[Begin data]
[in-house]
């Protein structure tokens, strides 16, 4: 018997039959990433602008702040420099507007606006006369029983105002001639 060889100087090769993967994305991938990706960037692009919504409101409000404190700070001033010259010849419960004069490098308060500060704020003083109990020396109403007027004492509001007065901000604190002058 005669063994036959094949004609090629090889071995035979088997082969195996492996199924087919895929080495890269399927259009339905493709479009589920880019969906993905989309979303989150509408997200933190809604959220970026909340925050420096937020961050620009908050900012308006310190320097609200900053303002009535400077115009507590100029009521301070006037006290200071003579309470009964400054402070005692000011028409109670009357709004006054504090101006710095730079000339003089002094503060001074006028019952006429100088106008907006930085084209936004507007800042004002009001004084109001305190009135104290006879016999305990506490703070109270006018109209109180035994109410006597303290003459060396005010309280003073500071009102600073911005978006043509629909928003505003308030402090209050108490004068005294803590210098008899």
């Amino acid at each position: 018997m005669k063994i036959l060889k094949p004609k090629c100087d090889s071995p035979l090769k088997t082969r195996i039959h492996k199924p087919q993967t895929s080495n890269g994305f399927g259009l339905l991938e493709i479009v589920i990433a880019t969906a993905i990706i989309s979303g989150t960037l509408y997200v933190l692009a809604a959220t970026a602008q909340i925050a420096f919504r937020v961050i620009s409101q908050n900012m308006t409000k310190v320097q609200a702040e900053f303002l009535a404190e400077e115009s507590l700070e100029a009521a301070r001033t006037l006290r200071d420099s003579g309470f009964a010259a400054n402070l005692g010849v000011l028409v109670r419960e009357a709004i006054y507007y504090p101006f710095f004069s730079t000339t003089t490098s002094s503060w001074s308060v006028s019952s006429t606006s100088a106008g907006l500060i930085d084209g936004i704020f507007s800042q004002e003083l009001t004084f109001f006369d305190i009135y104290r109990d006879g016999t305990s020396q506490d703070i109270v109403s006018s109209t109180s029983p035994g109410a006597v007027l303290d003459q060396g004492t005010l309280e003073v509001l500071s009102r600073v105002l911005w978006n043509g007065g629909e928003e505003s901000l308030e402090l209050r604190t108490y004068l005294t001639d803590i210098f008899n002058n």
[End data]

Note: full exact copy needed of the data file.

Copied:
[in-house]
């Protein structure tokens, strides 16, 4: 018997039959990433602008702040420099507007606006006369029983105002001639 060889100087090769993967994305991938990706960037692009919504409101409000404190700070001033010259010849419960004069490098308060500060704020003083109990020396109403007027004492509001007065901000604190002058 005669063994036959094949004609090629090889071995035979088997082969195996492996199924087919895929080495890269399927259009339905493709479009589920880019969906993905989309979303989150509408997200933190809604959220970026909340925050420096937020961050620009908050900012308006310190320097609200900053303002009535400077115009507590100029009521301070006037006290200071003579309470009964400054402070005692000011028409109670009357709004006054504090101006710095730079000339003089002094503060001074006028019952006429100088106008907006930085084209936004507007800042004002009001004084109001305190009135104290006879016999305990506490703070109270006018109209109180035994109410006597303290003459060396005010309280003073500071009102600073911005978006043509629909928003505003308030402090209050108490004068005294803590210098008899």
């Amino acid at each position: 018997m005669k063994i036959l060889k094949p004609k090629c100087d090889s071995p035979l090769k088997t082969r195996i039959h492996k199924p087919q993967t895929s080495n890269g994305f399927g259009l339905l991938e493709i479009v589920i990433a880019t969906a993905i990706i989309s979303g989150t960037l509408y997200v933190l692009a809604a959220t970026a602008q909340i925050a420096f919504r937020v961050i620009s409101q908050n900012m308006t409000k310190v320097q609200a702040e900053f303002l009535a404190e400077e115009s507590l700070e100029a009521a301070r001033t006037l006290r200071d420099s003579g309470f009964a010259a400054n402070l005692g010849v000011l028409v109670r419960e009357a709004i006054y507007y504090p101006f710095f004069s730079t000339t003089t490098s002094s503060w001074s308060v006028s019952s006429t606006s100088a106008g907006l500060i930085d084209g936004i704020f507007s800042q004002e003083l009001t004084f109001f006369d305190i009135y104290r109990d006879g016999t305990s020396q506490d703070i109270v109403s006018s109209t109180s029983p035994g109410a006597v007027l303290d003459q060396g004492t005010l309280e003073v509001l500071s009102r600073v105002l911005w978006n043509g007065g629909e928003e505003s901000l308030e402090l209050r604190t108490y004068l005294t001639d803590i210098f008899n002058n």